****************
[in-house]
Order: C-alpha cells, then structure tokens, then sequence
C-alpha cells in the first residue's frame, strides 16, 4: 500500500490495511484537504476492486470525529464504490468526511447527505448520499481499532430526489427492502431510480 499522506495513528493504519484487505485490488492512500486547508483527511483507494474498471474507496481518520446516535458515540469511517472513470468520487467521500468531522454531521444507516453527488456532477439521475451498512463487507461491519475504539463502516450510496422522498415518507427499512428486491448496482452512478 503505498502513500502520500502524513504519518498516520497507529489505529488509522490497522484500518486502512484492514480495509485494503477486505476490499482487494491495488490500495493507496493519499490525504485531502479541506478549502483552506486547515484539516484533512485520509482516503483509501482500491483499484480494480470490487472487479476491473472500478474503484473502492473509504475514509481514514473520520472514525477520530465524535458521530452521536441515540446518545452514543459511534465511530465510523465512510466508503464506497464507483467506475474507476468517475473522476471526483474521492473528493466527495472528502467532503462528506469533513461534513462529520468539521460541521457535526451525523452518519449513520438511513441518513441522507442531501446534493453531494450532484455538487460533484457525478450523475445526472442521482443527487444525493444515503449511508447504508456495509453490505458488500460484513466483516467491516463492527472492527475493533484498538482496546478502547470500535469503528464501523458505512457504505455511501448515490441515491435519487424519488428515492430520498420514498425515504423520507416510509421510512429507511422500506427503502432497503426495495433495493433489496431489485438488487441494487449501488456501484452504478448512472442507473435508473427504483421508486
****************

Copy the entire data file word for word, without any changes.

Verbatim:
[in-house]
Order: C-alpha cells, then structure tokens, then sequence
C-alpha cells in the first residue's frame, strides 16, 4: 500500500490495511484537504476492486470525529464504490468526511447527505448520499481499532430526489427492502431510480 499522506495513528493504519484487505485490488492512500486547508483527511483507494474498471474507496481518520446516535458515540469511517472513470468520487467521500468531522454531521444507516453527488456532477439521475451498512463487507461491519475504539463502516450510496422522498415518507427499512428486491448496482452512478 503505498502513500502520500502524513504519518498516520497507529489505529488509522490497522484500518486502512484492514480495509485494503477486505476490499482487494491495488490500495493507496493519499490525504485531502479541506478549502483552506486547515484539516484533512485520509482516503483509501482500491483499484480494480470490487472487479476491473472500478474503484473502492473509504475514509481514514473520520472514525477520530465524535458521530452521536441515540446518545452514543459511534465511530465510523465512510466508503464506497464507483467506475474507476468517475473522476471526483474521492473528493466527495472528502467532503462528506469533513461534513462529520468539521460541521457535526451525523452518519449513520438511513441518513441522507442531501446534493453531494450532484455538487460533484457525478450523475445526472442521482443527487444525493444515503449511508447504508456495509453490505458488500460484513466483516467491516463492527472492527475493533484498538482496546478502547470500535469503528464501523458505512457504505455511501448515490441515491435519487424519488428515492430520498420514498425515504423520507416510509421510512429507511422500506427503502432497503426495495433495493433489496431489485438488487441494487449501488456501484452504478448512472442507473435508473427504483421508486